12 February 2020

Fascinating F1 Facts: 71 - Quite a family

In 1892 Tokujiro Ishibashi opened a tailor shop called Shimaya in the Honcho district of Kurume City, close to the port of Fukuoka, on the island of Kyushu, in south-western Japan. His children Jutaro and Shojiro were six and three at the time but as they grew up they joined the family business and in 1906 the took over the business at the ages of 20 and 17. They decided to reduce the tailoring and increase production of tabi, traditional Japanese footwear made from cloth. They invested in cutting and sewing machinery and by 1916 had grown sufficiently to open a factory in the Arai-machi district. They then began to create rubber-soled tabi, called jikatabi, and expanded the sales across the whole of Japan with a company called Nihon Tabi. This was followed by diversification into athletic shoes in 1923 and in 1928 they opened a new factory in Fukuoka to manufacture shoes for sales all over the world. They had money to burn. They helped to establish the Kyushu Medical School, donating land and buildings and began collecting art, which would later form the celebrated Ishibashi Collection.

Shojiro also wanted to look at the tyre business and bought a tyre-making machine in 1929. Although the brothers had plenty of money behind them, it was a risky idea as the Japanese tyre industry was dominated by Dunlop (which had started in 1913) and Yokohama, which had begun in 1921.

Jutaro, who had by then changed his name to Tokujiro (their father’s name), opposed the idea but Shojiro was sure it would work. This led to a split in 1931 with Tokujiro taking all the shares in the shoe business and Shojiro taking over the entire tyre business. The former would change the company name to Japan Rubber, while Shojiro played around with the English translation of the Ishibashi name - "ishi" meaning stone and "bashi" meaning bridge - and came up with Bridgestone. The Bridgestone company suffered after the war, initially having to manufacture bicycles to stay in business and in 1949 Shojiro provided the finance for the Tokyo Electric Car Company, which was set up from elements of the Tachikawa Aircraft Company Ltd. This soon became the Tama Electric Car Company but began to use gasoline engines created by Fuji Precision Industries. Shojiro acquired this firm and in 1952 transformed the business into the Prince Motor Company, which would later be merged into Nissan in 1966. Bridgestone went back into the tyre business in the early 1950s. As car sales boomed the company flourished.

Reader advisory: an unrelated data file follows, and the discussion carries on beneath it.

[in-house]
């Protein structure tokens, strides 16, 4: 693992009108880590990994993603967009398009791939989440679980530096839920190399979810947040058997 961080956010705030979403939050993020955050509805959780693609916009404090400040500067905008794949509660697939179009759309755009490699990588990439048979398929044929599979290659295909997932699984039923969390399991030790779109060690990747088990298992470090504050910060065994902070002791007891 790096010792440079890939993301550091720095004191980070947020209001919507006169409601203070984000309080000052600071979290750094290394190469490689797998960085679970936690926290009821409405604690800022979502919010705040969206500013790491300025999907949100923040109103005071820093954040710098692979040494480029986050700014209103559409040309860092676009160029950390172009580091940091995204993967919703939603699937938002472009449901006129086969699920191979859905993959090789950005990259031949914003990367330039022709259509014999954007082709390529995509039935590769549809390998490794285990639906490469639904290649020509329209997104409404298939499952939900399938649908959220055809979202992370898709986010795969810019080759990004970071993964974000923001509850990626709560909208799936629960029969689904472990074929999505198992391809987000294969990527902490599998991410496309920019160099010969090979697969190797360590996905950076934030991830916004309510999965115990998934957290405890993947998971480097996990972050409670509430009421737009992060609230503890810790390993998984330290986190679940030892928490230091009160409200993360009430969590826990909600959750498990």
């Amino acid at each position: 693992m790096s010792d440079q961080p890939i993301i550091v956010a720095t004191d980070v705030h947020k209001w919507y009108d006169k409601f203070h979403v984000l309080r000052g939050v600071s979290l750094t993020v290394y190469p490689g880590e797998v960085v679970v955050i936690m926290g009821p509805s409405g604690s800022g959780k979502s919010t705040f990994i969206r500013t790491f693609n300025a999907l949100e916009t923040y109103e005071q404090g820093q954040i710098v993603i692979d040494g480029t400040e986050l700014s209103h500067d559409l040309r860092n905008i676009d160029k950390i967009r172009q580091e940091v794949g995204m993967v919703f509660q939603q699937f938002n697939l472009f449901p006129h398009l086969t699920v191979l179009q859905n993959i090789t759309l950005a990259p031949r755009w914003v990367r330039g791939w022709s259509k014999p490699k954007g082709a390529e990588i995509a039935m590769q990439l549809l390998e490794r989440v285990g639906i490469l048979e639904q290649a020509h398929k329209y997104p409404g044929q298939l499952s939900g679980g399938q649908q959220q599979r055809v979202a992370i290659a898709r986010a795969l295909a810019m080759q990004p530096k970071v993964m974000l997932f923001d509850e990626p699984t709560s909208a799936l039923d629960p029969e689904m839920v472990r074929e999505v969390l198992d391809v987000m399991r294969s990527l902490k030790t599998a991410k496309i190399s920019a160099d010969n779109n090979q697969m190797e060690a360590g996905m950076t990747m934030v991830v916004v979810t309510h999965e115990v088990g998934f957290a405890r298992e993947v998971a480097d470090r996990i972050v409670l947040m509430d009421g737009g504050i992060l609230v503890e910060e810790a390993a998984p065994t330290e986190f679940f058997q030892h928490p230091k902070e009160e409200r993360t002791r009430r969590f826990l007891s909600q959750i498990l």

The rivalry between the two brothers continued until 1958 when Tohijiro died. By then Japan Rubber has changed its name again and had become the Asahi Shoe Company. Three years after that – Shojiro decided to float the company and two years later he stood down and allowed his son Kanichiro to take over. He remained as chairman until 1973.

He died in 1976 at the age of 87

In 1983 Bridgestone bought a Firestone factory in Tennessee and five years later acquired the whole Firestone company for $2.6 billion.

Bridgestone did not get involved in motor racing until 1963, battling with its rivals Dunlop and Yokohama, but the company long had the ambition to enter Grand Prix racing. The cost of the Firestone takeover meant that was impossible but in 1989 the firm began testing F1-spec tyres. Bridgestone finally entered F1 with Arrows in 1996 and after some impressive showings attracted McLaren and Benetton in 1998. It won its first World Championship with Mika Hakkinen.

The family remains both wealthy and powerful. Shojiro’s daughter Yasuko Hatoyama married Iichirō Hatoyama, the son of Ichirō Hatoyama, who would became Prime Minister in the mid-1950s. Iichiro himself would become Foreign Minister in the 1970s.

Yasuko and Iichiro’s son Yukio became Prime Minister in 2009, while his brother Kunio was a government minister several times, notably as Justice Minister and Minister of Internal Affairs and Communications.

Not bad for a family of shoemakers…

« Here's the new Haas!

Fascinating F1 Facts: 70 - A company with a lively history »